Thursday, August 1, 2013

MISSION SEVEN: Identification

The greatest mind blow one can receive on the other side of treatment is that life is much more than you thought it was; or rather, it could be much bigger than you previously believed. The second "Holy Moses" moment is the epiphany that you are not at all who you thought you were. The presentation you had previously displayed, the identity you once thought was your own, which you had so carefully crafted to protect your inner frailties, was in fact nothing but a performance. One Hell of a grand performance. Thus, when the actual You-- the one who had been painstakingly encapsulated and left to lie dormant-- starts to unfurl and reveal herself to you... There are no words. I could perhaps present the sensation to you in song, The Red Hot Chili Peppers rendition of Rollercoaster of Love-- "You give me that funny feeling in my tummy"-- but I will have to do my best with the following, feeble-minded text.

If there were one word I could use to describe my pre-treatment persona, it would be “Resilient.” If I had three words, “Resilient as f*ck!” The subconscious nerve that was somehow aware of the imbalance in my system directed my brain to compensate for its weaknesses almost from birth. I knew something was “off”; I self-protected with steadfast personal conditioning. Thus, the public Meredith was a rock-steady, reliable, strong-but-silent type. I was a stubborn bull in a polo shirt. A stubborn bull-dozer, more like. I would just put this Bitch into high gear and go. Running a tight ship on a quickly sinking vessel, I suppose I thought I could make it through the Bermuda Triangle-- before submerging into its perplexing vortex-- if I just sped like Hell. Well, we all know how the "full steam ahead" plan worked out for the Titanic.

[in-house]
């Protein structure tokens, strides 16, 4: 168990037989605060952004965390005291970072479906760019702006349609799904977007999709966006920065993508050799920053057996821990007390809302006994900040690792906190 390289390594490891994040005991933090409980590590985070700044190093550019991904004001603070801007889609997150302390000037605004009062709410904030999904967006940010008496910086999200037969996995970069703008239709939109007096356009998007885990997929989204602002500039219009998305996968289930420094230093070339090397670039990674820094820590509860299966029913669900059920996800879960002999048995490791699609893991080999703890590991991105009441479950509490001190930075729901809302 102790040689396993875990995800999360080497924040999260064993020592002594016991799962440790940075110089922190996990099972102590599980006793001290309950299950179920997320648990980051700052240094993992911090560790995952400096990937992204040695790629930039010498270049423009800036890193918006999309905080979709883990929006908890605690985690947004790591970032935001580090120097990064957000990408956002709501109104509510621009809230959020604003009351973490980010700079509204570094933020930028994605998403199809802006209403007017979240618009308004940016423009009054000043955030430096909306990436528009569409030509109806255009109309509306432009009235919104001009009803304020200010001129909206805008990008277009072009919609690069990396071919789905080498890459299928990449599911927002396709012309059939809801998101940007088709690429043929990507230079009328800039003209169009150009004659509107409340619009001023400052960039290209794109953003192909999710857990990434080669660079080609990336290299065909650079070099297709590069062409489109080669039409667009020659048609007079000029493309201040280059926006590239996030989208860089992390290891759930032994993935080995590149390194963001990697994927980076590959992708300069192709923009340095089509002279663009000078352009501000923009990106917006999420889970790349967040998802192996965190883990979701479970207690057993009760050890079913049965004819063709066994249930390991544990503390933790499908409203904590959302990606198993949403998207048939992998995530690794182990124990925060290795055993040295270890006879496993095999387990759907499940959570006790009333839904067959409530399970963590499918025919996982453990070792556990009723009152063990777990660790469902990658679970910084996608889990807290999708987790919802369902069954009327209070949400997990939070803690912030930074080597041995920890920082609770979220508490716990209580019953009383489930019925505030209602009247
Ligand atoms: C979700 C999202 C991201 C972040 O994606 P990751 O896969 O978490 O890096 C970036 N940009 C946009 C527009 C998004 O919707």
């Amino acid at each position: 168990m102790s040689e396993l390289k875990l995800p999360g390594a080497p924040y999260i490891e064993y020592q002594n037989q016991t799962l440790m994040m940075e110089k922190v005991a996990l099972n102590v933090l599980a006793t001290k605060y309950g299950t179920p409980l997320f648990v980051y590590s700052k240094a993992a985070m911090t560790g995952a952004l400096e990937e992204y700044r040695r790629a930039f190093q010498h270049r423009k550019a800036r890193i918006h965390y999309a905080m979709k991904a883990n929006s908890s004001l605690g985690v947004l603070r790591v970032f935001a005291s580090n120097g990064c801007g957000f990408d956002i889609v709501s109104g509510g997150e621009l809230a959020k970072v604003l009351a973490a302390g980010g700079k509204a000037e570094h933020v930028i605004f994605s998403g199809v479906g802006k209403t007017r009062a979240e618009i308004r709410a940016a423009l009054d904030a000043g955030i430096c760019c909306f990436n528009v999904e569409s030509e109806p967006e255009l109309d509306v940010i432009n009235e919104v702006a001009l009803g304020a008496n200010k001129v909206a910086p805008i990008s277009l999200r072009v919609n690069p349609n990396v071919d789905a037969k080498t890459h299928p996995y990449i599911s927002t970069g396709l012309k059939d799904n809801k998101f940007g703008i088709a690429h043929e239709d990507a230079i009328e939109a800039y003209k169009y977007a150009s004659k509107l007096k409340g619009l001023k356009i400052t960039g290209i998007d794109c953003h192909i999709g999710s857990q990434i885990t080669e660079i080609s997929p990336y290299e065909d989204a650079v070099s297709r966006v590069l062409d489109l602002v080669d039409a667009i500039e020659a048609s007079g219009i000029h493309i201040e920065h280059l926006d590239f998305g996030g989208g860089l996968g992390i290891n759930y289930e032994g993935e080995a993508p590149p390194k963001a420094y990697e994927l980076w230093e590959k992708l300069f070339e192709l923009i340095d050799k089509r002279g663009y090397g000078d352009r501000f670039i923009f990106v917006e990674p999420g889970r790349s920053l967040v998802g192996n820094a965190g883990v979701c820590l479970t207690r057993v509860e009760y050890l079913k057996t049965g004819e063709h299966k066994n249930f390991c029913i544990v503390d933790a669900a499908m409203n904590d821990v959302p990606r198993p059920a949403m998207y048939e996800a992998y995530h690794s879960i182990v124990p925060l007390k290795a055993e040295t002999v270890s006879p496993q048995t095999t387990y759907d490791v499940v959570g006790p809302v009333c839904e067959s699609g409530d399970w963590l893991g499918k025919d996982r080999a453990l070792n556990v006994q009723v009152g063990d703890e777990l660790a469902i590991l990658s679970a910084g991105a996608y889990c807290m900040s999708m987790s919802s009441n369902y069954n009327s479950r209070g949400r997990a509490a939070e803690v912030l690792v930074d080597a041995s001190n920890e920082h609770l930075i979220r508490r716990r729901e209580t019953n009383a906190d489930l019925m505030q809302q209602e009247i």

For a time, I was indefatigable. School, homework, good grades: check. Family matters, mediation, dutiful daughter: check. Patience, loyalty, just stay calm: check. Hobby after hobby after hobby: check. I held together the little, screaming Munch man inside me by promoting an outwardly placid demeanor. It was a "fake it til' ya make it" scenario. In the end, it wasn’t the valiant racing around, my hyperactive attempts to craft a rich outer life, or my skillful indulgence in or distraction from my chaotically toxic inner life, that caused my eventual collapse and total exhaustion. It was [holding-myself-together] that did it. Big, tight , uncomfortable squeeeeeeeze. Lying to myself that I was OK, that it would "all be all right," that if I just held on a little longer, I could make it-- these were the things that broke me down, for they were fruitless attempts to counteract my very nature. 

The identity that I had chosen was a heavy one to bear. I became who I thought I needed to be to survive. The result was a highly imaginative girl with obscene ambition and very poor interpersonal skills. To protect my inner fortress of “stay calm, stay calm,” I kept everyone at arm’s distance. I socialized, I had friends, I could even be hilarious; but so often I heard the sentence-- “You’re so mysterious...” Really? I’m pretty sure I’m just quiet, but whatever you say. In any case, I had managed to NOT develop a personality. I was too busy trying to keep mine under wraps. I had become an utterly blank canvas. Not even a drop of paint. I had subdued my inner tension until I had diffused myself out of existence. (That’s how much I hated myself back in the day). It was far more violent than suicide. It was self murder.